Recently my automatic timezone update stopped working. (i.e. it used to work but now it doesn't)

The Troubling thing is that my Mac detects the correct location (e.g. Golden, CO), but it doesn't use this to update the timezone despite Set my timezone automatically using current location being checked. See screenshot.

Time & Date preferences showing correct location (Golden, CO), but incorrect timezone (Pacific)

Does anyone know how to fix this?

This issue now occurs with every network I have tried: work, home, airports, hotels, etc. and, I have already tried the usual set of fixes such as toggling auto timezone off and on, closing system preferences, rebooting, and repairing permissions.

OS: OS X 10.9.5 (13F1112)

System: MacBook Pro Retina, 13-in mid-2014

  • Bizarre. How about Maps app geolocation? Is it similarly broken? Are you installing any VPN software or able to test with the Mac tethered to an iOS device with cellular data?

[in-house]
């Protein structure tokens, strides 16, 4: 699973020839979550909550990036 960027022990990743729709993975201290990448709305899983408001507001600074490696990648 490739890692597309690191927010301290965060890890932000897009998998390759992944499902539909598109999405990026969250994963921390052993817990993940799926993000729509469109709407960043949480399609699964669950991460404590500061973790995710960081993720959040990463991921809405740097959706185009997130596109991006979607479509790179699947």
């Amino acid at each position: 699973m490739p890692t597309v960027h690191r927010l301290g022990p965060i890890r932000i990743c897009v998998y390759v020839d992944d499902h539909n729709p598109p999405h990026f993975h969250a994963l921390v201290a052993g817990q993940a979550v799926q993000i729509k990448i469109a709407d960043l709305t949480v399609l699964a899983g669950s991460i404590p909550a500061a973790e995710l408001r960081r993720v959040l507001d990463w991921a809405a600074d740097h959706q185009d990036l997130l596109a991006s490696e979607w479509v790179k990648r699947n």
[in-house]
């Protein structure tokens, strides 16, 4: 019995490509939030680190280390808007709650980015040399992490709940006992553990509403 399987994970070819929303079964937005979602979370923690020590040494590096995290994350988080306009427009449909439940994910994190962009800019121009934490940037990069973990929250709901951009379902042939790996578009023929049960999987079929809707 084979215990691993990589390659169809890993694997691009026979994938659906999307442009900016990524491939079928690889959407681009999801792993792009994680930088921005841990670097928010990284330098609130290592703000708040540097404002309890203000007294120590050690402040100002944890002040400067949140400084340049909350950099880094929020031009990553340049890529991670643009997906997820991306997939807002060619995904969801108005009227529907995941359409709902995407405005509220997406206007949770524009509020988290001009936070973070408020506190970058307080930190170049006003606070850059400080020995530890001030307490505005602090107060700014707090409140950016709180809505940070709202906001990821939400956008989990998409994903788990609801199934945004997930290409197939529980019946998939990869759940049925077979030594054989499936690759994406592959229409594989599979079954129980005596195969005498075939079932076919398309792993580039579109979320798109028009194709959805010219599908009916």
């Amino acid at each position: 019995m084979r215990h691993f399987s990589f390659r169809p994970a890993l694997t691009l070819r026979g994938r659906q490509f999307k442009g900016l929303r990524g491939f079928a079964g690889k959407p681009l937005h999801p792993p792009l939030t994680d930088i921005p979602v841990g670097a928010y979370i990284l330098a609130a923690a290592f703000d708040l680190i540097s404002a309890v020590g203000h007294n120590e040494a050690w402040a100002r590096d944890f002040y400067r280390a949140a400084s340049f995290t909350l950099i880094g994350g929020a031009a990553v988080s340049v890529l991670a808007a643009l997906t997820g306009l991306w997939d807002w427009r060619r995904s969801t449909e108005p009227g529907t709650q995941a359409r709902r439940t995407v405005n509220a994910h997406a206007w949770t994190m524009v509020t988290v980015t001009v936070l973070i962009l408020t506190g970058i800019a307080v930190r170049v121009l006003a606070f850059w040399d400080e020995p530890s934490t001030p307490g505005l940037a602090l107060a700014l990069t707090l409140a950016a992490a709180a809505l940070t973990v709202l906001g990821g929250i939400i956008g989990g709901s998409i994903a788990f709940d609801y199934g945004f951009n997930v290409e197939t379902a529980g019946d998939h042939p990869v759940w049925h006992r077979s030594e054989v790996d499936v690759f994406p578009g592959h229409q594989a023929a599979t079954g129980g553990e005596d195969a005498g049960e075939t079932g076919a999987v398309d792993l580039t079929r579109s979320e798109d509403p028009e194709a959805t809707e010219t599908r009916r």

– bmike
    Sep 8 '15 at 16:54
  • I do have a VPN installed (Junos Pulse) for work. But this issue occurs whether or not I am logged in with it. I don't have an easy way to try tethered iOS now, but if I do will comment.
    – Bryan P
    Sep 8 '15 at 17:50
  • @bmike: Also, maps app geolocation is spot on. Just like the pin placement in time & date. Problem is not updating the timezone to match.
    – Bryan P
    Sep 10 '15 at 3:30
  • I have exactly the same problem: The location pin updates automatically, but the time zone and clock don't. Would love a less drastic solution.
    – user203018
    Sep 24 '16 at 19:22
  • 2
    I am still experiencing this bug in Mojave.
    – drc
    Dec 26 '18 at 20:43

This just happened to me on High Sierra. Kept trying to change so that the Mac's location would automatically update the timezone. The Mac could detect where is was (both using the Maps application and the red pin in System Preferences / Date & Time / Time Zone showed the correct location) but the time zone was 'stuck' in the place where I was last week. This continued through reboots and toggling all the options in Date & Time.

Here was the fix for me. In Bash (ie, launch Terminal):

$ cd /etc
$ ls -l localt*

It should be a link to the IANA timezone database like so (assuming this Mac is near LA):

lrwxr-xr-x  1 root  wheel  45 Aug 30 17:32 localtime -> /var/db/timezone/zoneinfo/America/Los_Angeles

If it is not:

  1. Turn off the automatic time zone in System Preferences / Date & Time / Time Zone